Cloud Computing - Friend or Foe?

Carl Wright of Purple Tuesday Limited

The cloud is nothing new, but in recent years its importance to business has become much more evident and is being embraced by both small and large enterprises.

The decision to adopt cloud computing facilities by businesses can throw up a number of questions that wouldn’t necessarily be faced if you were looking at more traditional software solutions.

What is cloud computing?

Cloud computing is an all-encompassing term and refers to a number of differing computing processes rolled into a centrally accessed source. In essence the cloud is a central computing resource handling such things as authentication, processing, data storage and networking.

Although the cloud may have the appearance of being a single central system, it is actually a distributed set of servers often operating in differing geographic locations.

The cloud is accessed over the Internet by end users through computers, mobile phones, tablets etc. The end user is therefore acting as a “dumb-terminal” which consumes resources from the cloud. You have probably already accessed cloud applications if you have used services such as Hotmail, Gmail or Yahoo Mail.

Application providers write software that can be run using cloud resources and accessed by their clients, this is known as Software as a Service (SaaS), examples include, Office365 and Basecamp. Additionally, application vendors may write software that is delivered to their users though an Application Programming Interface (API) such as Google Maps.

A business may subscribe to these applications or perhaps utilise the cloud itself to write their own bespoke software, either way, end users will usually pay only for the services they use.

What are the benefits of cloud computing?

  • Add capacity, without additional infrastructure, licensing or training
    Since the cloud is made up of any number of separate servers it’s easy to expand, or reduce the servers available to run a particular task, usually with no noticeable impact on the running systems. This process can often be automated to allow for peaks in usage.
  • Access applications from anywhere
    Users can access applications from desktop computers, servers, mobile phones, tablets or even through a TV set.
  • Inexpensive user hardware
    The heavy processing is achieved using cloud resources so business costs are reduced since only basic end user hardware is required.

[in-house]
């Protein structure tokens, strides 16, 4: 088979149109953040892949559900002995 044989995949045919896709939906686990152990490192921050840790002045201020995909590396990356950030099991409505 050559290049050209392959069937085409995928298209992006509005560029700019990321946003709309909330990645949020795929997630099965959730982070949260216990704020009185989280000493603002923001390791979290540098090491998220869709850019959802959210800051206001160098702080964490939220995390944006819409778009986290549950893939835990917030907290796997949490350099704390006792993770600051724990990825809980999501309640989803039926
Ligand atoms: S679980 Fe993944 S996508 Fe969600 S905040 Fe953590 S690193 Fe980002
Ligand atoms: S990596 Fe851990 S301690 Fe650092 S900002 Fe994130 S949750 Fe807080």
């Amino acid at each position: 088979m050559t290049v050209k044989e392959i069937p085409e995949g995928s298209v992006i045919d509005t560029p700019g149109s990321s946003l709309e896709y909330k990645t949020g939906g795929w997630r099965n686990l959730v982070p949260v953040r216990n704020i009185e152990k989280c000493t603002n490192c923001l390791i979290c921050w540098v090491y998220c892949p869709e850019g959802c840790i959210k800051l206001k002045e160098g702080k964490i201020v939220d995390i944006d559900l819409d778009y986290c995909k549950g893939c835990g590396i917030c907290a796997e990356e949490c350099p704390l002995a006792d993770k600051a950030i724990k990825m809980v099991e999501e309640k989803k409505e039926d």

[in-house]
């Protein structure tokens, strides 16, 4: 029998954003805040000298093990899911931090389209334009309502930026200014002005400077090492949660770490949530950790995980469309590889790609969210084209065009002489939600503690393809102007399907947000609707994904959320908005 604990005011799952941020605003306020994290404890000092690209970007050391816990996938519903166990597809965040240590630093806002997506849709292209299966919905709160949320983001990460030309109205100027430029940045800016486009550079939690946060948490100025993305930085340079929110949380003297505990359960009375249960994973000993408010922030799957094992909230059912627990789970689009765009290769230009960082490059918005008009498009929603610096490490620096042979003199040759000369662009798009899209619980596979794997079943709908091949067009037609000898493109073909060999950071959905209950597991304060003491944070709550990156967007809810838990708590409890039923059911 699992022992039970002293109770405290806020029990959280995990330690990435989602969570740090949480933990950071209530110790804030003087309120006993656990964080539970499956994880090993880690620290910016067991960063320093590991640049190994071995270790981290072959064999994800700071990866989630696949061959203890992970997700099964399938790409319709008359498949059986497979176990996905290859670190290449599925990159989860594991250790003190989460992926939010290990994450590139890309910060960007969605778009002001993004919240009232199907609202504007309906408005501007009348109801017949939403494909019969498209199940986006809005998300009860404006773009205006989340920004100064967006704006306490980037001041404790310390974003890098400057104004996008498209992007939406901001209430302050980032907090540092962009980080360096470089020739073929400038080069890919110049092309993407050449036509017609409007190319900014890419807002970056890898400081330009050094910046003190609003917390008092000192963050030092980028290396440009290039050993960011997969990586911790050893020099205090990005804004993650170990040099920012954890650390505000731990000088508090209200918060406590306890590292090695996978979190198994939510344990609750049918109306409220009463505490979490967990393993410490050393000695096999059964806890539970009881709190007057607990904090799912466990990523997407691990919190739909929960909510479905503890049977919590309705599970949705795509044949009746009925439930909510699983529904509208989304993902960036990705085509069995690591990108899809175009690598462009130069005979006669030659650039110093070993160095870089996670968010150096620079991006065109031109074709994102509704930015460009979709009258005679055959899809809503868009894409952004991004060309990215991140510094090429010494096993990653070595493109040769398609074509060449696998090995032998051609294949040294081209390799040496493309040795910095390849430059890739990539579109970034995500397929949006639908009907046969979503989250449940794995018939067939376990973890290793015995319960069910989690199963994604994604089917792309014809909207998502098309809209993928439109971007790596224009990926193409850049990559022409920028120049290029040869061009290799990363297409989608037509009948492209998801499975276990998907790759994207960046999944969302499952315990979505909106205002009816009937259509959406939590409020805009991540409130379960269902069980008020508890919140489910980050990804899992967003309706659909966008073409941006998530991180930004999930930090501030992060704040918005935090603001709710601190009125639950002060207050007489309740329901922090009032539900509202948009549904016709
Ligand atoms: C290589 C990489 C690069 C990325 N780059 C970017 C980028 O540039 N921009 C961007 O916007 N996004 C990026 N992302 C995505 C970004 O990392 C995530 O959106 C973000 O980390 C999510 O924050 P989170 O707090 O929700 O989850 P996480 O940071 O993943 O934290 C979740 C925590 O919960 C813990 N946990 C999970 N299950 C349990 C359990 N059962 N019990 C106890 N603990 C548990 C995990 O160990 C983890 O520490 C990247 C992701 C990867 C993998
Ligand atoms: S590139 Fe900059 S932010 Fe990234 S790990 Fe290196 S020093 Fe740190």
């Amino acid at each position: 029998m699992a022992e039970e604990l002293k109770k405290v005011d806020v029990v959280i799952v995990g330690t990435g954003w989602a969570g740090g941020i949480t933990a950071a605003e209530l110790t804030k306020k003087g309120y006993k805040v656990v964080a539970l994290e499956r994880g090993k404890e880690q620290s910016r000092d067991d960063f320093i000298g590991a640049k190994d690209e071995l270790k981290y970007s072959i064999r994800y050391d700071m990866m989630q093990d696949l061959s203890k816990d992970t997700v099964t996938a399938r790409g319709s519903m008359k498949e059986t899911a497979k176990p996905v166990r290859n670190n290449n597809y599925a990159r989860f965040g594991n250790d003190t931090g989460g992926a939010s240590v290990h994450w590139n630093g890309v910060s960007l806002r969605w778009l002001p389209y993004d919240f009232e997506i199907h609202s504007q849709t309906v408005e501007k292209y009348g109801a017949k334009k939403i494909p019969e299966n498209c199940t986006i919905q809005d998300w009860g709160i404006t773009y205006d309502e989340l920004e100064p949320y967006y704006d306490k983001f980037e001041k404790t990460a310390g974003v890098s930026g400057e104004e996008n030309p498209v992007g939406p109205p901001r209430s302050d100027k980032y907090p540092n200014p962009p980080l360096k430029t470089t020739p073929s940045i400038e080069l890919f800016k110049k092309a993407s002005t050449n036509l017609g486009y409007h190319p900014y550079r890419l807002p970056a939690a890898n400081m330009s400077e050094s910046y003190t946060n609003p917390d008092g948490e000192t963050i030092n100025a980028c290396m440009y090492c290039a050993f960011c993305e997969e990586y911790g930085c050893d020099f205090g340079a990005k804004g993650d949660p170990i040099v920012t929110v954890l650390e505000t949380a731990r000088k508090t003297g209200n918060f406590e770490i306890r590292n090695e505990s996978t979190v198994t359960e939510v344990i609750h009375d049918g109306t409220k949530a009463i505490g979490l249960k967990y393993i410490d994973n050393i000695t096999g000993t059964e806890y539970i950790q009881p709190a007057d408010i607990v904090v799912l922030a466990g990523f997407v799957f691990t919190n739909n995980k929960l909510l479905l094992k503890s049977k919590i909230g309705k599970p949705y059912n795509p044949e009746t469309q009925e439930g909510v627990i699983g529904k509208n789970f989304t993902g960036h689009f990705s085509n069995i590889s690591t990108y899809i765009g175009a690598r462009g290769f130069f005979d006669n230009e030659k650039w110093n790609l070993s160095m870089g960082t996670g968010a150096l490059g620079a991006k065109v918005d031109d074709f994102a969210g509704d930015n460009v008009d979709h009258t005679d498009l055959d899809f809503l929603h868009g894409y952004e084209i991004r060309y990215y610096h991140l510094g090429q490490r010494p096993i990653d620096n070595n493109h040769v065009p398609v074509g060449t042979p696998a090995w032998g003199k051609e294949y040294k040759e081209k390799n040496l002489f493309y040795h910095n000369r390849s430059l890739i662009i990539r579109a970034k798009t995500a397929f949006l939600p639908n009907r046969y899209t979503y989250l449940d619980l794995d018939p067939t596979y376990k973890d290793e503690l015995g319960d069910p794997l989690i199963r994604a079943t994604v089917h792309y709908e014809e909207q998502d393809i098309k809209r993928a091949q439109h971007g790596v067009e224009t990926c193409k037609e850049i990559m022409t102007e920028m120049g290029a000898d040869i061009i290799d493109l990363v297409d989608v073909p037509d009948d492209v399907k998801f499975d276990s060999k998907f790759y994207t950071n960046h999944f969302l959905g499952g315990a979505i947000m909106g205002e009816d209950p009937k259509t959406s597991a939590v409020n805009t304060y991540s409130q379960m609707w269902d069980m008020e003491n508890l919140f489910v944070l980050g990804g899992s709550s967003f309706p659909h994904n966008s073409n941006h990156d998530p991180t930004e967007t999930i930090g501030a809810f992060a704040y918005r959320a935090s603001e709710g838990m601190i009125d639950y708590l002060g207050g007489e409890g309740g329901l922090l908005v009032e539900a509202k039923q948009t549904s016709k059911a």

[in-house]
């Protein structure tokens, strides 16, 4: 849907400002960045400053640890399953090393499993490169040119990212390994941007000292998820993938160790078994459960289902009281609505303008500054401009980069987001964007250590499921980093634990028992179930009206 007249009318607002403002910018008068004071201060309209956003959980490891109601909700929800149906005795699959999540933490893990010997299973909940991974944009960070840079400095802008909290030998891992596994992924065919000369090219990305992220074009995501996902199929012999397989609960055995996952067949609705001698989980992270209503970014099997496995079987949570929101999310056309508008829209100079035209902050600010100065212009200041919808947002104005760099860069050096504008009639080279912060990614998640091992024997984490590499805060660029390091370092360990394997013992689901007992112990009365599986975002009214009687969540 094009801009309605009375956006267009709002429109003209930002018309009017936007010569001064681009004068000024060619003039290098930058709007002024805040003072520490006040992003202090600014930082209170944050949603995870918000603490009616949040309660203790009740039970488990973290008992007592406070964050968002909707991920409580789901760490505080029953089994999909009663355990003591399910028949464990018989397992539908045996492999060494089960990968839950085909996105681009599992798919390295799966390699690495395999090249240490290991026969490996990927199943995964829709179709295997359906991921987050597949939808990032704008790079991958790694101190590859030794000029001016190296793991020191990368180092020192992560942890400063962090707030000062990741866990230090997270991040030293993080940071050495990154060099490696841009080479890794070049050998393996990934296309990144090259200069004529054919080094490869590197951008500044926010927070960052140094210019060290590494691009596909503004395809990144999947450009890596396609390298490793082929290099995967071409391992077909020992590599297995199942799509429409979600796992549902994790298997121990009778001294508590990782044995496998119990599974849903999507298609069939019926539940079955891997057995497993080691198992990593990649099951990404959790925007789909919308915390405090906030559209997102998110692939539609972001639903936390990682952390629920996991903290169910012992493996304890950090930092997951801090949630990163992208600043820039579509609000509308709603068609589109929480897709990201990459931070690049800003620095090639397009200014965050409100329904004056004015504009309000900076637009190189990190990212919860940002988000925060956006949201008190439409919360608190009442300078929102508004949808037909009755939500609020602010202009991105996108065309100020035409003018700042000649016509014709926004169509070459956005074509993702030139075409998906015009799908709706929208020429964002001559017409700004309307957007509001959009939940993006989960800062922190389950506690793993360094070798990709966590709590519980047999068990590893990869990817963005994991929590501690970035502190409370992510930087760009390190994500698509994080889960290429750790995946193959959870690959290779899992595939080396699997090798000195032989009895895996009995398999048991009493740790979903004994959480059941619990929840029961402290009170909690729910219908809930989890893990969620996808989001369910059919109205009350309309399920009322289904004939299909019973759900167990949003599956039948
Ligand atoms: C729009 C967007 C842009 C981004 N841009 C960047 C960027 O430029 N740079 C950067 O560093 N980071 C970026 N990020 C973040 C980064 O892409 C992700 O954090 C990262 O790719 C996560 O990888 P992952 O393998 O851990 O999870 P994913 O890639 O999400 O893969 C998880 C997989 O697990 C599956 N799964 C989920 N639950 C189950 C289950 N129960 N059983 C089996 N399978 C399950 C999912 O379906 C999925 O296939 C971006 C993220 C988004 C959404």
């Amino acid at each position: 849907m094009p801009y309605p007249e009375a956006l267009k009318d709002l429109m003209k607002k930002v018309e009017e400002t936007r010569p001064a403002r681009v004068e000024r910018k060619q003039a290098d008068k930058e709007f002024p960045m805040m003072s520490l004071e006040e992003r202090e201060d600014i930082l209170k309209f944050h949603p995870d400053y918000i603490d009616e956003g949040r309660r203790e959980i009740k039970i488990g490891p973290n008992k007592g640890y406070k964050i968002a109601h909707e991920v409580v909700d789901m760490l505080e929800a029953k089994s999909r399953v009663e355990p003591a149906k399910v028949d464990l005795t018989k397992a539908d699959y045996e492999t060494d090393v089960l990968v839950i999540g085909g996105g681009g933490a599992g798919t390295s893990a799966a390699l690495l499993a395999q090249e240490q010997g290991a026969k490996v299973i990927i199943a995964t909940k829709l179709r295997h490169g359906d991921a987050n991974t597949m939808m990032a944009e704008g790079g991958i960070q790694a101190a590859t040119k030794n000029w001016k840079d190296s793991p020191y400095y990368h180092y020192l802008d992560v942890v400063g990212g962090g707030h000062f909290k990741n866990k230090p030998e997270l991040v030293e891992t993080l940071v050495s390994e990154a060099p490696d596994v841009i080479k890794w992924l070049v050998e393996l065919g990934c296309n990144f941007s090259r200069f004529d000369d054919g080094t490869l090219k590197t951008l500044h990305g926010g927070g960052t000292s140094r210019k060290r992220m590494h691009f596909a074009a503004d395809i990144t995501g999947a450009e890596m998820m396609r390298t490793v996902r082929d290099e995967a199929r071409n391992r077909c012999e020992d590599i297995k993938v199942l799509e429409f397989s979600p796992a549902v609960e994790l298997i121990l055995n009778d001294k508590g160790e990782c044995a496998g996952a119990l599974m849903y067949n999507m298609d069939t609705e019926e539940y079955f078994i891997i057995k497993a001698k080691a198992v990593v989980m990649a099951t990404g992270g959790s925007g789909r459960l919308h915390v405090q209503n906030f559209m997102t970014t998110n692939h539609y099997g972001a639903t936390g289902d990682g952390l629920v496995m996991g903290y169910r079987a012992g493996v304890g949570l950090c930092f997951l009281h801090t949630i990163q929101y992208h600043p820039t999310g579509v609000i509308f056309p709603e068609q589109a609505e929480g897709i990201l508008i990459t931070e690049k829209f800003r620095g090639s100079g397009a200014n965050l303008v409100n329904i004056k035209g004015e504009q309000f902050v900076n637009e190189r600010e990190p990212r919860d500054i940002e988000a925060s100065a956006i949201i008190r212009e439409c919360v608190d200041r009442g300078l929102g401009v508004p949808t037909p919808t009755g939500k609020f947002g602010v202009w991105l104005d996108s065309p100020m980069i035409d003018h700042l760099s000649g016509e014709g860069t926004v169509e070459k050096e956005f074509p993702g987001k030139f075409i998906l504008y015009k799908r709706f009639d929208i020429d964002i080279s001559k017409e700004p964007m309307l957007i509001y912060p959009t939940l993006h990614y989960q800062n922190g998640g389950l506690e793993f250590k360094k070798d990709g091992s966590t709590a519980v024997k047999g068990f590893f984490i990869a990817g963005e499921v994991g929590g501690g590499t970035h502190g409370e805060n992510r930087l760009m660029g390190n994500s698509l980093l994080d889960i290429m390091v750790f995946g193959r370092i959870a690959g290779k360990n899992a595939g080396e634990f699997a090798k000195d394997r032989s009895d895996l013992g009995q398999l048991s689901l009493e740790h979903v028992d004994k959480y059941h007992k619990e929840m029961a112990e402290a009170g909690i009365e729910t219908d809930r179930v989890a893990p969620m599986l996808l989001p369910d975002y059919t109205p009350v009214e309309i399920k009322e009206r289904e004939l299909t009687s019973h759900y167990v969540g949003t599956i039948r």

• Licensing and management simplified
    There is no need to pay for expensive operating systems, licenses for software or a big IT team, the costs of these are rolled into the overall cost of the service.
  • Reliability
    Availability is improved since cloud hardware is self-correcting, so if a piece of hardware in the cloud fails there will normally be another replacement piece that will automatically take over that task.
  • Multi-tenanted applications allow for sharing of resources and costs
    It’s not necessary for a business to pay for software development and hardware, they are one of many businesses utilising the same application and hardware for the same task.
  • Green
    There is often an environmental benefit to using cloud systems. Only the resources required for the task are consuming power, whereas traditionally if a server was running an application, such as your company email, it may be underutilised if your requirements are low.

Why should I avoid cloud computing?

  • Privacy and Security
    The overriding concern of many businesses is the security of the cloud. If the cloud goes offline, and there have been instances of providers being offline for many hours recently, then this can have a more significant effect on operations than a single server going down. Businesses should also ask themselves who owns their data stored in the cloud, could the providers prevent access to that data?
  • Customisation
    The benefit of a shared application can be attractive, but if you need to make modifications to the application to accommodate your particular business requirement this can prove costly, if at all possible.
  • Connectivity
    If you lose connectivity to the Internet you won’t be able to access your cloud systems. This can be a particular problem if you are in rural areas or using mobile devices.

What does the future hold?

Industry experts see the future of business computing leveraging the power of cloud computing not only for the cost benefits but also for improving collaboration, outsourced IT expertise and centralising data.

The Cabinet Office has recently developed their own G-Cloud procurement strategy whereby application providers write cloud based systems for consumption by government departments. The hope is that these departments will move away from buying many similar silo based systems from multiple providers and instead source smaller, more flexible software from specialist providers.

With IT giants such as Microsoft, IBM, HP and Amazon firmly adopting the cloud it’s clear that this technology is not simply a passing fad but will be the way businesses of tomorrow, as well as today, will manage their IT, infrastructures and staff.

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